Showdown in Motown for Twins and Tigers

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Barring a complete collapse by the Rockies seven of the eight playoff spots have already been decided, with baseball’s worst division offering the lone intrigue for the final week as first-place Detroit hosts second-place Minnesota for four games beginning tonight.
The weekend went well for the Twins, as they won two out of three in Kansas City, losing only to the top pitcher in the league Sunday, and the Tigers lost two out of three in Chicago, winning only when the White Sox coughed up a 5-0 lead Saturday.
With seven games remaining the Twins now trail the Tigers by two games heading into the four-game series in Detroit, which basically means that Minnesota needs to win at least three of these four matchups to have more than slim playoff odds going into the final weekend:

TONIGHT:
Nick Blackburn      192 IP    4.2 SO/9    1.9 BB/9    45.4 GB%    4.85 xFIP
Rick Porcello       159 IP    4.5 SO/9    2.8 BB/9    54.6 GB%    4.56 xFIP
TUESDAY:
Brian Duensing       78 IP    5.7 SO/9    3.2 BB/9    45.3 GB%    4.97 xFIP
Justin Verlander    224 IP   10.3 SO/9    2.4 BB/9    35.6 GB%    3.40 xFIP
WEDNESDAY:
Carl Pavano         189 IP    6.5 SO/9    1.7 BB/9    44.5 GB%    4.16 xFIP
Eddie Bonine         29 IP    4.9 SO/9    3.1 BB/9    55.8 GB%    4.49 xFIP
THURSDAY:
Scott Baker         189 IP    7.5 SO/9    2.0 BB/9    33.9 GB%    4.34 xFIP
Nate Robertson       44 IP    6.8 SO/9    5.8 BB/9    41.8 GB%    5.40 xFIP



* xFIP stands for Expected Fielding Independent Pitching, which is generally a better measure of pitcher performance than ERA.
Based on the pitching matchups each team has a pretty clear edge in two of the games. Detroit has an edge with Justin Verlander, who’s one of the five best pitchers in the league, and Rick Porcello, who’s one of the five best rookies in the league. Minnesota has an edge against Eddie Bonine, who’s 28 years old and making his ninth career start after posting a 4.10 ERA in 62 starts between Double-A and Triple-A, and Nate Robertson, who’s 9-13 with a 6.19 ERA since the beginning of last season.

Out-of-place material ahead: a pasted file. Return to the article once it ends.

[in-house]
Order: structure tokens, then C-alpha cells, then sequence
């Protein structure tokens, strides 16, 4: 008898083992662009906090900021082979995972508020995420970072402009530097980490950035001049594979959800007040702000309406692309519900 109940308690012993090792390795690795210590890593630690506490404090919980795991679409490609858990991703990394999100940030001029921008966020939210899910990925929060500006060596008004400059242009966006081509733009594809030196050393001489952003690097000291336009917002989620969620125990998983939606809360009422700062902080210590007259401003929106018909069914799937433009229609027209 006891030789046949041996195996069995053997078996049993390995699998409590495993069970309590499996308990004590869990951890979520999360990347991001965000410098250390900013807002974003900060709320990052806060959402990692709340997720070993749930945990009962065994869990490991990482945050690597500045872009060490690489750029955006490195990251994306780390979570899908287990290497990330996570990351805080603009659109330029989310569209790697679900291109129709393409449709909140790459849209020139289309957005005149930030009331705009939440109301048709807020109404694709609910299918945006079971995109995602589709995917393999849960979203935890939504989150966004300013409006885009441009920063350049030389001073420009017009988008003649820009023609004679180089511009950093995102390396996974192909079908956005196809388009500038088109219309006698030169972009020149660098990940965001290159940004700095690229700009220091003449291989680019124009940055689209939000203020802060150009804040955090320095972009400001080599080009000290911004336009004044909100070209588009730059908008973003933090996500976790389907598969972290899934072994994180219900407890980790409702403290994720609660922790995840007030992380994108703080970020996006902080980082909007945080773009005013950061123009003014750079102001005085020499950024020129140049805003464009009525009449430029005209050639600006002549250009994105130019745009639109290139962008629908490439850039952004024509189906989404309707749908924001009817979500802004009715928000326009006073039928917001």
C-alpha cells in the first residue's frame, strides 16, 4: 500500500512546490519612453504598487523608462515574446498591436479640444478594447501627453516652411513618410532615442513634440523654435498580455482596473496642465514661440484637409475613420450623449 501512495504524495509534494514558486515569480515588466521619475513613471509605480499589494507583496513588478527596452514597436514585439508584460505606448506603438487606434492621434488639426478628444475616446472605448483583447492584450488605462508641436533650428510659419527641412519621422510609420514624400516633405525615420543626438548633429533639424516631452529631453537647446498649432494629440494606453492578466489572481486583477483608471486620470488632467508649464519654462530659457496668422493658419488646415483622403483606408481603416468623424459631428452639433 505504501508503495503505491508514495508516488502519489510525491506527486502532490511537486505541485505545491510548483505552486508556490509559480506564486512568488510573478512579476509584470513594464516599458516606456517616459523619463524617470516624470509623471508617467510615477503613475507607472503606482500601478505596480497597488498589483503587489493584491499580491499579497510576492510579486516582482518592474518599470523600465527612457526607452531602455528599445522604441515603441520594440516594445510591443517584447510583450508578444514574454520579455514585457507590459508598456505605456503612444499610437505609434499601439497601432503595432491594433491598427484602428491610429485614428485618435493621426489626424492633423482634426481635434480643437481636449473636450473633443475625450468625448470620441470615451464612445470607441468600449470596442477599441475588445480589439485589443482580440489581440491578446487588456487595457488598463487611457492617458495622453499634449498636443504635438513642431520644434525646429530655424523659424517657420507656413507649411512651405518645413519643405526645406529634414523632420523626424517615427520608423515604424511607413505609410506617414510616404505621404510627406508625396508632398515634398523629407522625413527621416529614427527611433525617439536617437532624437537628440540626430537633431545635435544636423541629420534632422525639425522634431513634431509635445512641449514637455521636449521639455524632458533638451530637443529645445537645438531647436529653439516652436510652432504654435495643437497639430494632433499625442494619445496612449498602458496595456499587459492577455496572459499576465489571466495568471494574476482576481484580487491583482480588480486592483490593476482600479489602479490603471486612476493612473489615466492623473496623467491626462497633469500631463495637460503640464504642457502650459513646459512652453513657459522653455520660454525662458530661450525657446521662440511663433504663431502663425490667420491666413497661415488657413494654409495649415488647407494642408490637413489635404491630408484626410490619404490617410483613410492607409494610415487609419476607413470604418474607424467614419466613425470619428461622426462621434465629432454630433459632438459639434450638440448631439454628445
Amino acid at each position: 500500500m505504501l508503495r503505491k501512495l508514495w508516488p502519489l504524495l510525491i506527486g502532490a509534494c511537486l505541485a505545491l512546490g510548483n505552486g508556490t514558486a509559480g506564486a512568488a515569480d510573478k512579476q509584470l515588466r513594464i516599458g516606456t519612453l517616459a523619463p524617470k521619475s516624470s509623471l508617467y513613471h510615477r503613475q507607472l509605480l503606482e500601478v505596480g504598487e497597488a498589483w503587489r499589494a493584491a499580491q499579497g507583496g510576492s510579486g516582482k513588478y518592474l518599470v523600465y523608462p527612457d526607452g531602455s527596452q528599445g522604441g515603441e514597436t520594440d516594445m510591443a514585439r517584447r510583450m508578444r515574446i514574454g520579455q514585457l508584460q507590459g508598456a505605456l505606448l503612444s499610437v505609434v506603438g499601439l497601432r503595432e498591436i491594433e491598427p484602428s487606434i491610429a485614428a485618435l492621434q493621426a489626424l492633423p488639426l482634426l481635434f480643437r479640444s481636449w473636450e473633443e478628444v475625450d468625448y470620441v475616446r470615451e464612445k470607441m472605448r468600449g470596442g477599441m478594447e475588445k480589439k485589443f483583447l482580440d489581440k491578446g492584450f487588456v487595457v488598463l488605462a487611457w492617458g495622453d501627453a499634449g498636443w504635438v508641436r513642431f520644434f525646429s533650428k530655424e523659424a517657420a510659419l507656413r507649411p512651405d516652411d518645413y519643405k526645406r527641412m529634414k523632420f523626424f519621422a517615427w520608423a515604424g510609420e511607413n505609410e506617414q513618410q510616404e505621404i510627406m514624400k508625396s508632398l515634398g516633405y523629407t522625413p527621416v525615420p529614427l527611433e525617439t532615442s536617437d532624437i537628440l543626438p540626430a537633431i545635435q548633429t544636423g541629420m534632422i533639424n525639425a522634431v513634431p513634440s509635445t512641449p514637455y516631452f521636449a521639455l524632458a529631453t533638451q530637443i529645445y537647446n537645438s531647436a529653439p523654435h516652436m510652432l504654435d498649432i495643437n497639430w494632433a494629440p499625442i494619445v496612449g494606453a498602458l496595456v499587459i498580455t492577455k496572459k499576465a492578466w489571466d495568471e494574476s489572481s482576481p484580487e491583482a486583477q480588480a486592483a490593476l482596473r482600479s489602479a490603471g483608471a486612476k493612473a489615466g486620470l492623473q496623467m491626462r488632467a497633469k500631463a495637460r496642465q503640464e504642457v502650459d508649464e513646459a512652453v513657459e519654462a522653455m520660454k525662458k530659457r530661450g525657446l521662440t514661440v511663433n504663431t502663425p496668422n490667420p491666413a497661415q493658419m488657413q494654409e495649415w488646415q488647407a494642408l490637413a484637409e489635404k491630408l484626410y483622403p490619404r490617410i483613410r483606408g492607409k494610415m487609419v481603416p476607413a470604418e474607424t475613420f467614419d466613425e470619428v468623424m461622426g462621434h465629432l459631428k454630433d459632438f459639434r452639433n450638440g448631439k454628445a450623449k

There’s certainly a lot more room for analysis, but at this point we’re essentially talking about a series of four coin flips, with each one weighted somewhere in the range of 50-50, 55-45, or 60-40. A split is the most likely scenario and would leave the Twins needing to finish with a sweep of the Royals while the Tigers lose at least two of three to the White Sox in the final weekend. However, a 3-1 series win for the Twins would put them in a relative driver’s seat and a 4-0 sweep would all but lock up the division title.
As a wise man once said, “There’s one word in America that says it all and that word is youneverknow.”

Yordano Ventura represented the best and worst of baseball’s culture

BOSTON, MA - AUGUST 28:  Yordano Ventura #30 of the Kansas City Royals delivers in the first inning during a game against the Boston Red Sox on August 28, 2016 at Fenway Park in Boston, Massachusetts.  (Photo by Adam Glanzman/Getty Images)
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It was reported this morning that Royals pitcher Yordano Ventura was killed in a car accident in the Dominican Republic. Former prospect Andy Marte was also killed in a separate car accident. Along with Jose Fernandez and Oscar Taveras, the baseball world has lost a lot of young, exciting talent in a very short amount of time.

Ventura was, like all of us, a complex human being. At his best, he was an exciting, talented, emotive pitcher who featured an electric fastball which sat in the mid-90’s and occasionally touched 100 MPH. At his worst, he was an immature, impressionable kid trying to fit in by exacting revenge against batters he felt had wronged him by slinging those electric fastballs at vulnerable areas of their bodies.